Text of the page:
or nation needing their own land and developing a modern Jewish culture. The dream
of the messianic era was transposed into a dream of a “better and more beautiful
world.” Most of the Jewish religious establishment of the time strongly opposed
these movements and developments. The Orthodox rejected modernization and any changes
in Jewish life without a Messiah. Others preferred the French idea of rejecting
Jewish peoplehood. They opted instead for a purely religious definition of Jewishness
as, for example, “Germans of the Mosaic Faith” (or Russians, Poles, Serbs, French,
Italians, etc., of the Mosaic Faith.) Secularists developed Yiddish theater, literature,
poetry, and art to enhance Jewish self-esteem and help Jews adapt to a “new” world
as Jews. Jews were to engage in science and active participation in the intellectual
life of Western society, as Jews. The newly formed Kehila for Secular Jews in Philadelphia
proudly carries on that tradition. Previously, Jews who wanted to participate in
the larger world had often converted to Christianity, with some notable examples
being Heinrich Heine, Gustav Mahler, and the Mendelssohn children.
As the idea of
cultural Jewishness developed around the turn of the 20th century, Chaim Zhitlovsky
set out guidelines for a network of secular Jewish schools, either as full educational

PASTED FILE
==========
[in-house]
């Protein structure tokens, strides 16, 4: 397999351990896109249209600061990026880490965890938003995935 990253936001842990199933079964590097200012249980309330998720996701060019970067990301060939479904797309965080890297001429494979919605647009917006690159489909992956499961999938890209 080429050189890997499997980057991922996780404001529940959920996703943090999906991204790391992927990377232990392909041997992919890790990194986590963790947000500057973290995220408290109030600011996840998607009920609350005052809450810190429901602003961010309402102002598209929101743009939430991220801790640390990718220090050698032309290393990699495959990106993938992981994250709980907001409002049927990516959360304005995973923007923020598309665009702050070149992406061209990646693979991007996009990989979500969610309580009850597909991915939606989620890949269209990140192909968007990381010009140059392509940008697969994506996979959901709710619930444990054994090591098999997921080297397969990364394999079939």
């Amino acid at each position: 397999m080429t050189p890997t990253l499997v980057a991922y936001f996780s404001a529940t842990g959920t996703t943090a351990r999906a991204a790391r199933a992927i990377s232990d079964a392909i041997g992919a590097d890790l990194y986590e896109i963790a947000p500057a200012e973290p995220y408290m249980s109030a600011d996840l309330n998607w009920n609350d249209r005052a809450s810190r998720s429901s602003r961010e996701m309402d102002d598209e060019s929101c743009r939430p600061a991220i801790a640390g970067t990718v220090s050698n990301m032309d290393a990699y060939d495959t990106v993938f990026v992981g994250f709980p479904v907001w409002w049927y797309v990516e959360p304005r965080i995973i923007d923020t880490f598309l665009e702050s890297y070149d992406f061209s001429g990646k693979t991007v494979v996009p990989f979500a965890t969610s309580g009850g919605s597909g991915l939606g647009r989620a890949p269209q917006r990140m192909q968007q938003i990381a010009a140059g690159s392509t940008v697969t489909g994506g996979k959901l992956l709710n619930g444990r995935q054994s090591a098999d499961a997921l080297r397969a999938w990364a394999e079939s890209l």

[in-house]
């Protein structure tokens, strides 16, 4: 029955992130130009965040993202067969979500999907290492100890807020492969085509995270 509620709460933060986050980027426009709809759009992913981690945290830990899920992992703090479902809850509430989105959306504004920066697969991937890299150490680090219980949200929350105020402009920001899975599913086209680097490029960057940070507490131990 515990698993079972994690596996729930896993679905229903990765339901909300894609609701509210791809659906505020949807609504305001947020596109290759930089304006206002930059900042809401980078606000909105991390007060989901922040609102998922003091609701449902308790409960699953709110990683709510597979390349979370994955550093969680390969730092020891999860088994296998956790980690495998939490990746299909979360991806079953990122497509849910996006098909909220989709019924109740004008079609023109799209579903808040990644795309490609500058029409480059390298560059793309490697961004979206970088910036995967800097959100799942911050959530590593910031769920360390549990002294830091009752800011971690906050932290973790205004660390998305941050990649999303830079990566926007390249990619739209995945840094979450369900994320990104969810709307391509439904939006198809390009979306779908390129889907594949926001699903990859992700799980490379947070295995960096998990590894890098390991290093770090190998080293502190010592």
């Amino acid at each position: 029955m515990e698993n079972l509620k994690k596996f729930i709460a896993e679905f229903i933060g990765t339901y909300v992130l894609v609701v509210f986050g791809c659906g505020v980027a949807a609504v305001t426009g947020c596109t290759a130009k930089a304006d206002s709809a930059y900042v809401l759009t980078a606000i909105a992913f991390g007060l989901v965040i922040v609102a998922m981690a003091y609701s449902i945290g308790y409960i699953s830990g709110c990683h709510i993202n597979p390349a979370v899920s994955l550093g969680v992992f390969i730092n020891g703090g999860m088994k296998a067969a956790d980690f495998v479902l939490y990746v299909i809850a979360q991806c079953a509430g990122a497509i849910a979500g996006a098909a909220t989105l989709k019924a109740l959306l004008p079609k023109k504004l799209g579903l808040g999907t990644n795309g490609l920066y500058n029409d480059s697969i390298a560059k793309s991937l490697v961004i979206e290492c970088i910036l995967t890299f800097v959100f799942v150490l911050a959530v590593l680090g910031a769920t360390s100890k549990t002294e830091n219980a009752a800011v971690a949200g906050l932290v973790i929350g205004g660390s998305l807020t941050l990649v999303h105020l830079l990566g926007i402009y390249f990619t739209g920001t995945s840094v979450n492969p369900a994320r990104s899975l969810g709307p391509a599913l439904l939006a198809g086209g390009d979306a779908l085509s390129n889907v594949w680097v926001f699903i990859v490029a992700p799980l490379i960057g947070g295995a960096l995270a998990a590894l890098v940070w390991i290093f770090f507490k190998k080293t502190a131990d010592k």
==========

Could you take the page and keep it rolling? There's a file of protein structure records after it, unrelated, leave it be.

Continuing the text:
institutions or to supplement governmental education. They were to teach children
Jewish culture as part of modern civilization. From this grew several systems of
Yiddish-oriented, secular Children’s schools that spread throughout the United States
and Eastern Europe. The most prominent were those of the Workmen’s Circle and the
Labor Zionists. The Philadelphia Jewish Children’s Folkshul is one of these schools,
although instruction is in English today. The philosophical underpinning of these
developments was that Jewish history, experience, and culture — without supernatural
embellishments — were themselves sufficient to sustain Jewish peoplehood in a world
of science and secularism.
The secular ideal was human action, in Jewish formats,
to change society and end the persecution of the Jewish people. The secularists
opposed assimilation in favor of a proud affirmation of being part of the history
and culture of the Jewish People, autonomous and self-directed, equal partners with
all other peoples in the movement of human history and knowledge. Modern-day Secular,
cultural, humanist Jews and Jewish organizations continue that proud heritage and